Maps Maps Maps!

This map depicts the percentage of PM peak hour (4-7pm) trips “won” by CaBi based on the most popular starting location for CaBi rides - census tract 203, which includes Farragut Square (the heart of DC’s business district) and stations along the heavily-used M Street and L Street cycle tracks. Overlaid on the map are markers for each CaBi station.

Surprisingly, from Farragut Square, CaBi is most advantaged not in adjacent census tracts (the shortest trip distances), but in medium (<5k) distance trips across town (Union Station, H Street NE) and uptown (Columbia Heights). These are routes that have well-developed bicycle infrastructure (15th Street cycletrack, Penn Ave cycle track), but are difficult for cars to navigate due to many traffic lights and no highway alternatives.

Percent of CaBi “wins” by destination census tract, for rides originating in Farragut Square (Tract #203, in blue)

3. Modeling

What explains CaBi travel time?

I ran a linear regression to model CaBi travel times as a function of: * trip distance * hour of day * daily/hourly weather (temperature, precipitation, wind speed) * whether the trip starts/ends in DC * day of week * month of year * quarter of year * year

A linear regression is a common model choice for predicting continuous output (trip duration in seconds) with easily-interpretable results. My objective was to understand the basic factors driving CaBi trip duration.

Feature Engineering

I obtained lat/lon geo-coordinates for each CaBi station based on currently-available system data, and used the coordinates to calculated ride distance in kilometers. I extracted date and hour of day from the CaBi ride start timestamps, and applied daily and hourly weather data by merging on date and hour. The hourly weather data includes a “Weather Condition” attribute based on aviation meteorological codes- I decoded the attribute to create indicator variables for if there was rain or snow in each hour.

Additionally, I created various time series attributes from the CaBi ride date field including day of week, week of year, month of year, season, day count (number of days since start of data), and year. I tested many of the time series attributes both as numeric and factor variables (to capture non-linear relationships).

Feature Selection

I trained the model on all 2015 CaBi rides, and tested the model performance against all 2016 CaBi rides. I did feature selection by assessing each predictor’s p-value for statistical significance, evaluation of multicollinearity (particularly for the weather attributes), as well as observing overall model’s R-squared, mean absolute error (MAE), and mean absolute percentage error (MAPE) metrics on the test data set. Once I found a model variant that I felt was easily interpretable and had the best performance, I selected that regression model and assessed performance on the validation set (all Q1 2017 CaBi rides).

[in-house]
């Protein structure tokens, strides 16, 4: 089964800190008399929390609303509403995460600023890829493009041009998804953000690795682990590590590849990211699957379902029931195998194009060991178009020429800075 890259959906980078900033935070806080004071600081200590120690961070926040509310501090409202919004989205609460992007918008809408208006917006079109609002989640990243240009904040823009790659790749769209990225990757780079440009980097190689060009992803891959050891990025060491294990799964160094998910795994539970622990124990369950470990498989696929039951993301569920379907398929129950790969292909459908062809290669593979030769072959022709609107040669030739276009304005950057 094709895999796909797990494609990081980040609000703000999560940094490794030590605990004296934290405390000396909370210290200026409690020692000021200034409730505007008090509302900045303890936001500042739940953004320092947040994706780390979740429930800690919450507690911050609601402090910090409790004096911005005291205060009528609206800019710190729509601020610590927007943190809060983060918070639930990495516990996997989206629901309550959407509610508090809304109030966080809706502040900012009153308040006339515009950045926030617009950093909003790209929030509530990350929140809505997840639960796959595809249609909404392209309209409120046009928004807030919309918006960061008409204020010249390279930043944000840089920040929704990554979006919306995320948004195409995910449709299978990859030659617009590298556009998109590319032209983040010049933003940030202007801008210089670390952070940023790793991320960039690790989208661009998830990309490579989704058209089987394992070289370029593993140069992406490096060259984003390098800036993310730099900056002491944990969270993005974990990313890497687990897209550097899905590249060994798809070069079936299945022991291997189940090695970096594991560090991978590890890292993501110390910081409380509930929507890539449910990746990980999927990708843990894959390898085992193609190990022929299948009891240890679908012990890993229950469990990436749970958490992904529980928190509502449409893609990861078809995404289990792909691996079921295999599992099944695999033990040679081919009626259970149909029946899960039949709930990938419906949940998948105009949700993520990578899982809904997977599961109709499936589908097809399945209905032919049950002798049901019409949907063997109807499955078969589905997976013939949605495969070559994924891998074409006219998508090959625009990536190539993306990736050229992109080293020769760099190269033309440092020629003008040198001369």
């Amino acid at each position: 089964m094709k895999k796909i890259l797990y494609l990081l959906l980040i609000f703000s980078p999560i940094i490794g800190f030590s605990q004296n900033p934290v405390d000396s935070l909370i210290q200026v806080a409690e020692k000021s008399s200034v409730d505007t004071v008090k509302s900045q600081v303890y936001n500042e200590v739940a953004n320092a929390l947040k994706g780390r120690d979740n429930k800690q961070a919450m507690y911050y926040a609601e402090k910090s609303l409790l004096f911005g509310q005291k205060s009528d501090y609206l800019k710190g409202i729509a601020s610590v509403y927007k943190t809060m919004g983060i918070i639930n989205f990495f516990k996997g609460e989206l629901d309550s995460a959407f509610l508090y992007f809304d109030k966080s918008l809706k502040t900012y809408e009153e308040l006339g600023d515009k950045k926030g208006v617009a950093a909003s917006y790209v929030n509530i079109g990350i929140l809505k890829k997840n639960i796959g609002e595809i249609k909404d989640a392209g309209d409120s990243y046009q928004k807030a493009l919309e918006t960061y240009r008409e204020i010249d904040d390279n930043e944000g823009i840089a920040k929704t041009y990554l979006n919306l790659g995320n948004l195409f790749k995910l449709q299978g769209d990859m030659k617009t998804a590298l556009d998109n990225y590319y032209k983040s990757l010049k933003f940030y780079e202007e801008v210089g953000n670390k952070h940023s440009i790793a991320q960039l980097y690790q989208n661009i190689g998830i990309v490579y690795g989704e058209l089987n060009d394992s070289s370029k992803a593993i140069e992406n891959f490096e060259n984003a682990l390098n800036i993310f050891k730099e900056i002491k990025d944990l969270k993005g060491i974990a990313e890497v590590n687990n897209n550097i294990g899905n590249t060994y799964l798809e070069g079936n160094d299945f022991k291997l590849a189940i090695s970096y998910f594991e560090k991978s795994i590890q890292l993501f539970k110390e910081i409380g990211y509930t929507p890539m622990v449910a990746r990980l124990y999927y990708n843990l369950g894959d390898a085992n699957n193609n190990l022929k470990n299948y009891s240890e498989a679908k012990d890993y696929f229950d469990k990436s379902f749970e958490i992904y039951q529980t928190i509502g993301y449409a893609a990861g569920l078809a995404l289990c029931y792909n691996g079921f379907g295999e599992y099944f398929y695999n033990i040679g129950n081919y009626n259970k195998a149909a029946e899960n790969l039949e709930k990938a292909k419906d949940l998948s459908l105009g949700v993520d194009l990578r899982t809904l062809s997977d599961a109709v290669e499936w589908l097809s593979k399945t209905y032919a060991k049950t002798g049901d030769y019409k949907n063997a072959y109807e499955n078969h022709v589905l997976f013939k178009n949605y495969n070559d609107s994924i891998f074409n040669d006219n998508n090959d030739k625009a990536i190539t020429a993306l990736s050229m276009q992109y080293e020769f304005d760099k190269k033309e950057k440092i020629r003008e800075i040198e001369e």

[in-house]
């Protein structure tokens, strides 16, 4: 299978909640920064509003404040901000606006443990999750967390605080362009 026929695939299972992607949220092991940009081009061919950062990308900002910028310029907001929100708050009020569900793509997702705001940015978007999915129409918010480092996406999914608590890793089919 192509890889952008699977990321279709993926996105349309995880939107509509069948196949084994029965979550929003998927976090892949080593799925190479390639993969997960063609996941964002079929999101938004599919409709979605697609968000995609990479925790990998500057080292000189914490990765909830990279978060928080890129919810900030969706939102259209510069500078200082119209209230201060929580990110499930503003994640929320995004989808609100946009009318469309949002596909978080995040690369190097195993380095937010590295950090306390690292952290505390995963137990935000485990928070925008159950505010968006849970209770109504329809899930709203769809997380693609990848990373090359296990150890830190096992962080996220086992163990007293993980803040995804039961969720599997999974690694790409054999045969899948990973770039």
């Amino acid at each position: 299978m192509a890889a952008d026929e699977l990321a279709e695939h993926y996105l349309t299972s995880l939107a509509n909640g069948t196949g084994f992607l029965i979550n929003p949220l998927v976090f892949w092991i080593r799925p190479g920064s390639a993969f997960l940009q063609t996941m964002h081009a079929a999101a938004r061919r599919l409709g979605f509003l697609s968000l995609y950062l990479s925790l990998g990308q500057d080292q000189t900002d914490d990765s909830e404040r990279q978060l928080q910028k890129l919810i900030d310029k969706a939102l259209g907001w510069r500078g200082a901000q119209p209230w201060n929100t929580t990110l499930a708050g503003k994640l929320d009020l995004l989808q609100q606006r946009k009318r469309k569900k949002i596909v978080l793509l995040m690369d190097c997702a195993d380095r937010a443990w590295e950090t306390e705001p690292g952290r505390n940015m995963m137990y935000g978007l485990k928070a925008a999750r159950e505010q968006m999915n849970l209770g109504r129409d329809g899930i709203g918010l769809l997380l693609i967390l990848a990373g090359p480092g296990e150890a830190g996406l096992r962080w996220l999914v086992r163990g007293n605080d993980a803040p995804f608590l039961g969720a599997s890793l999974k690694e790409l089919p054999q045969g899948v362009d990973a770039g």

Model Performance

On average, CaBi regression prediction is within 2.5 minutes (MAE) or 22.7% (MAPE) of the actual ride time. This is not an exciting level of accuracy - ideally, I would like to be able to predict ride duration to within an average error of 1 minute / 10%. Further accuracy gains may be difficult given (1) the difficulty in evaluating only CaBi rides for transportation as opposed to leisure (see: Data Filtering); (2) the fact that adverse weather conditions may affect not only ride duration but also the composition of rides in ways not easily accounted for (e.g. fewer, more-urgent rides during rain could lead to faster ride times in wet conditions); and (3) need for additional predictors, such as total elevation gain for each ride.

4. Model Conclusions

Average speed is painfully slow

The CaBi regression coefficient is 4.85 minutes per kilometer which translates to a piddling 12.4km per hour! In comparison, a very simplistic regression of Uber trip data suggests an average speed of 22kph, which is still quite slow, but enough to beat CaBi rides at trips of >5km. In comparison, a decent cyclist on a flat country road should easily be able to maintain a 24kph pace.

Strong seasonality by month and hour of day

After distance, seasonal effects emerge as strong predictors of ride time - ride duration peaks during AM and PM rush hours, as well as increasing by more than 1 minute in summer months compared to winter (see below).

Travel times have remained stable over time